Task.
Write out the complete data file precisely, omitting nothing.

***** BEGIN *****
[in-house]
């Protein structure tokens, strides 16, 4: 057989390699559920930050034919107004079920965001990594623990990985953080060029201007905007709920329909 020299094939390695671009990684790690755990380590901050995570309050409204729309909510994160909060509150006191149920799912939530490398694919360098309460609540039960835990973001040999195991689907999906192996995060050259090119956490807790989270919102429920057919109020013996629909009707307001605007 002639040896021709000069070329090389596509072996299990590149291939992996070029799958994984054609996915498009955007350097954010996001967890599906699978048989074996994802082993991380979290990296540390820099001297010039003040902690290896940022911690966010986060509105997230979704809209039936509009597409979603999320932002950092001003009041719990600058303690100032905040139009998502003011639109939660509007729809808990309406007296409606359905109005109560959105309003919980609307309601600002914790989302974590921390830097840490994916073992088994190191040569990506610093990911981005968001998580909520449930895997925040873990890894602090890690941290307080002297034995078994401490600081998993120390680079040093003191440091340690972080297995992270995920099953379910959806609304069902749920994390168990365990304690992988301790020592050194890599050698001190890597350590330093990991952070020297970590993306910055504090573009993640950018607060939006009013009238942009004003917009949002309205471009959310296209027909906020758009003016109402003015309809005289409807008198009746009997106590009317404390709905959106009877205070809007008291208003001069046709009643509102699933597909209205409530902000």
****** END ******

[in-house]
């Protein structure tokens, strides 16, 4: 057989390699559920930050034919107004079920965001990594623990990985953080060029201007905007709920329909 020299094939390695671009990684790690755990380590901050995570309050409204729309909510994160909060509150006191149920799912939530490398694919360098309460609540039960835990973001040999195991689907999906192996995060050259090119956490807790989270919102429920057919109020013996629909009707307001605007 002639040896021709000069070329090389596509072996299990590149291939992996070029799958994984054609996915498009955007350097954010996001967890599906699978048989074996994802082993991380979290990296540390820099001297010039003040902690290896940022911690966010986060509105997230979704809209039936509009597409979603999320932002950092001003009041719990600058303690100032905040139009998502003011639109939660509007729809808990309406007296409606359905109005109560959105309003919980609307309601600002914790989302974590921390830097840490994916073992088994190191040569990506610093990911981005968001998580909520449930895997925040873990890894602090890690941290307080002297034995078994401490600081998993120390680079040093003191440091340690972080297995992270995920099953379910959806609304069902749920994390168990365990304690992988301790020592050194890599050698001190890597350590330093990991952070020297970590993306910055504090573009993640950018607060939006009013009238942009004003917009949002309205471009959310296209027909906020758009003016109402003015309809005289409807008198009746009997106590009317404390709905959106009877205070809007008291208003001069046709009643509102699933597909209205409530902000």